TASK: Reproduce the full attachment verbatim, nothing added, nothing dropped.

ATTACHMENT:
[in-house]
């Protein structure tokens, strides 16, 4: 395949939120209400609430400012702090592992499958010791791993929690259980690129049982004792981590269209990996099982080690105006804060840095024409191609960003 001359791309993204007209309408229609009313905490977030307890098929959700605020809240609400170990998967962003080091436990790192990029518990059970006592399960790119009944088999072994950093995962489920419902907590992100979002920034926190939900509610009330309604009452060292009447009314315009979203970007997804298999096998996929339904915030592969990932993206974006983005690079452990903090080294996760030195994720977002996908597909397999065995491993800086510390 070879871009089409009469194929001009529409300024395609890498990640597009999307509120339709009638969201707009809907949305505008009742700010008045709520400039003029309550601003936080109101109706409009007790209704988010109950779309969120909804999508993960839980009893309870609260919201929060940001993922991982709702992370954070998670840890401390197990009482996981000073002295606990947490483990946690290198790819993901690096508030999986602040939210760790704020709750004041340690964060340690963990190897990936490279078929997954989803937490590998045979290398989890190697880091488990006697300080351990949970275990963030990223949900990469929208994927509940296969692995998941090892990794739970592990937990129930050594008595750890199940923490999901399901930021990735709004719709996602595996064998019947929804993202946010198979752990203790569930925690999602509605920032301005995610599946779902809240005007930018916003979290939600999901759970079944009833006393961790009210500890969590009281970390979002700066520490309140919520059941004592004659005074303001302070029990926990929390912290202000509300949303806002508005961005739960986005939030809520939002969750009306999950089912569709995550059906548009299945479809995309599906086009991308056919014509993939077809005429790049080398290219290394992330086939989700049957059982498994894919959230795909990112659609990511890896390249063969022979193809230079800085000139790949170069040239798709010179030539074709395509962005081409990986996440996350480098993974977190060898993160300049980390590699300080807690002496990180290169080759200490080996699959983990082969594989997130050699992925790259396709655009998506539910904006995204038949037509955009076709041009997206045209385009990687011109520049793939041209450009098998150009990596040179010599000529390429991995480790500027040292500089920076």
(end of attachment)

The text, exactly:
[in-house]
């Protein structure tokens, strides 16, 4: 395949939120209400609430400012702090592992499958010791791993929690259980690129049982004792981590269209990996099982080690105006804060840095024409191609960003 001359791309993204007209309408229609009313905490977030307890098929959700605020809240609400170990998967962003080091436990790192990029518990059970006592399960790119009944088999072994950093995962489920419902907590992100979002920034926190939900509610009330309604009452060292009447009314315009979203970007997804298999096998996929339904915030592969990932993206974006983005690079452990903090080294996760030195994720977002996908597909397999065995491993800086510390 070879871009089409009469194929001009529409300024395609890498990640597009999307509120339709009638969201707009809907949305505008009742700010008045709520400039003029309550601003936080109101109706409009007790209704988010109950779309969120909804999508993960839980009893309870609260919201929060940001993922991982709702992370954070998670840890401390197990009482996981000073002295606990947490483990946690290198790819993901690096508030999986602040939210760790704020709750004041340690964060340690963990190897990936490279078929997954989803937490590998045979290398989890190697880091488990006697300080351990949970275990963030990223949900990469929208994927509940296969692995998941090892990794739970592990937990129930050594008595750890199940923490999901399901930021990735709004719709996602595996064998019947929804993202946010198979752990203790569930925690999602509605920032301005995610599946779902809240005007930018916003979290939600999901759970079944009833006393961790009210500890969590009281970390979002700066520490309140919520059941004592004659005074303001302070029990926990929390912290202000509300949303806002508005961005739960986005939030809520939002969750009306999950089912569709995550059906548009299945479809995309599906086009991308056919014509993939077809005429790049080398290219290394992330086939989700049957059982498994894919959230795909990112659609990511890896390249063969022979193809230079800085000139790949170069040239798709010179030539074709395509962005081409990986996440996350480098993974977190060898993160300049980390590699300080807690002496990180290169080759200490080996699959983990082969594989997130050699992925790259396709655009998506539910904006995204038949037509955009076709041009997206045209385009990687011109520049793939041209450009098998150009990596040179010599000529390429991995480790500027040292500089920076």